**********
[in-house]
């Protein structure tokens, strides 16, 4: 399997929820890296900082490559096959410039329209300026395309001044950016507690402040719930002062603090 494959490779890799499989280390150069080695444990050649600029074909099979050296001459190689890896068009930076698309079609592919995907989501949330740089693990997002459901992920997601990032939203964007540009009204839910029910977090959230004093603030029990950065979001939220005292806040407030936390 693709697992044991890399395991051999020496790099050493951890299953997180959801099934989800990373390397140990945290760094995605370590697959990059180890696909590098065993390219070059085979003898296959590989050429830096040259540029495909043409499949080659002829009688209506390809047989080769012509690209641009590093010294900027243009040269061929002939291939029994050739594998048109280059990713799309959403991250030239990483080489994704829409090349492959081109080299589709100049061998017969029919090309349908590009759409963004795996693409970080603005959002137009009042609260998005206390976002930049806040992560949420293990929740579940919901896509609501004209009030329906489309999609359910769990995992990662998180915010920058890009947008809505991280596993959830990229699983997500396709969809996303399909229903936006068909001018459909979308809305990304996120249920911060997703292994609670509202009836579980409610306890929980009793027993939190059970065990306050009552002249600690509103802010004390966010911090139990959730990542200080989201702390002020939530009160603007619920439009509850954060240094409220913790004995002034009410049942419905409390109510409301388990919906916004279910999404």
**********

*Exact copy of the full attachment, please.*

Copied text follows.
[in-house]
């Protein structure tokens, strides 16, 4: 399997929820890296900082490559096959410039329209300026395309001044950016507690402040719930002062603090 494959490779890799499989280390150069080695444990050649600029074909099979050296001459190689890896068009930076698309079609592919995907989501949330740089693990997002459901992920997601990032939203964007540009009204839910029910977090959230004093603030029990950065979001939220005292806040407030936390 693709697992044991890399395991051999020496790099050493951890299953997180959801099934989800990373390397140990945290760094995605370590697959990059180890696909590098065993390219070059085979003898296959590989050429830096040259540029495909043409499949080659002829009688209506390809047989080769012509690209641009590093010294900027243009040269061929002939291939029994050739594998048109280059990713799309959403991250030239990483080489994704829409090349492959081109080299589709100049061998017969029919090309349908590009759409963004795996693409970080603005959002137009009042609260998005206390976002930049806040992560949420293990929740579940919901896509609501004209009030329906489309999609359910769990995992990662998180915010920058890009947008809505991280596993959830990229699983997500396709969809996303399909229903936006068909001018459909979308809305990304996120249920911060997703292994609670509202009836579980409610306890929980009793027993939190059970065990306050009552002249600690509103802010004390966010911090139990959730990542200080989201702390002020939530009160603007619920439009509850954060240094409220913790004995002034009410049942419905409390109510409301388990919906916004279910999404």